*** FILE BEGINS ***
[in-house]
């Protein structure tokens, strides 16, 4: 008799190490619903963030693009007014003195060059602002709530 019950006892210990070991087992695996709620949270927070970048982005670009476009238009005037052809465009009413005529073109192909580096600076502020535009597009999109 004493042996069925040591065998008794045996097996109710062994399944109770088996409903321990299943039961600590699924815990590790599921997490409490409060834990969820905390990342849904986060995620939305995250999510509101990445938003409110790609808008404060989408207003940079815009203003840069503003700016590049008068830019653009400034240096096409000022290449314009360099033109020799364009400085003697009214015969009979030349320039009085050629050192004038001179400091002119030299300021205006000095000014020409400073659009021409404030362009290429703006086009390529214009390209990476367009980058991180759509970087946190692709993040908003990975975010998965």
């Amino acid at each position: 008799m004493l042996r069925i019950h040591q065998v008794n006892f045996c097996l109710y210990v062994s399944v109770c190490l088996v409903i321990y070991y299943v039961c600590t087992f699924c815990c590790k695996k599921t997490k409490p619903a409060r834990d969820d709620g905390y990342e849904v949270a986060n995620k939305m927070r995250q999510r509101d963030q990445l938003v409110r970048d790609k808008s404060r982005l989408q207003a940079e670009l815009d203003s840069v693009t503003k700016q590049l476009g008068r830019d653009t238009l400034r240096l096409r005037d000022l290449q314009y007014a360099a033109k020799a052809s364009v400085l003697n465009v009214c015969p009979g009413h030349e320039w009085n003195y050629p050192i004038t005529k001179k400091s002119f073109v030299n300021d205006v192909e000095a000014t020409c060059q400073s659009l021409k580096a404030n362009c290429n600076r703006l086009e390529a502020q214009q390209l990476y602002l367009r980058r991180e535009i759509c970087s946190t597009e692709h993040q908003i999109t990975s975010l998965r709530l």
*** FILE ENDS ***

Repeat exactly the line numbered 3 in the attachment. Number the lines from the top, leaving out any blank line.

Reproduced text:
């Amino acid at each position: 008799m004493l042996r069925i019950h040591q065998v008794n006892f045996c097996l109710y210990v062994s399944v109770c190490l088996v409903i321990y070991y299943v039961c600590t087992f699924c815990c590790k695996k599921t997490k409490p619903a409060r834990d969820d709620g905390y990342e849904v949270a986060n995620k939305m927070r995250q999510r509101d963030q990445l938003v409110r970048d790609k808008s404060r982005l989408q207003a940079e670009l815009d203003s840069v693009t503003k700016q590049l476009g008068r830019d653009t238009l400034r240096l096409r005037d000022l290449q314009y007014a360099a033109k020799a052809s364009v400085l003697n465009v009214c015969p009979g009413h030349e320039w009085n003195y050629p050192i004038t005529k001179k400091s002119f073109v030299n300021d205006v192909e000095a000014t020409c060059q400073s659009l021409k580096a404030n362009c290429n600076r703006l086009e390529a502020q214009q390209l990476y602002l367009r980058r991180e535009i759509c970087s946190t597009e692709h993040q908003i999109t990975s975010l998965r709530l």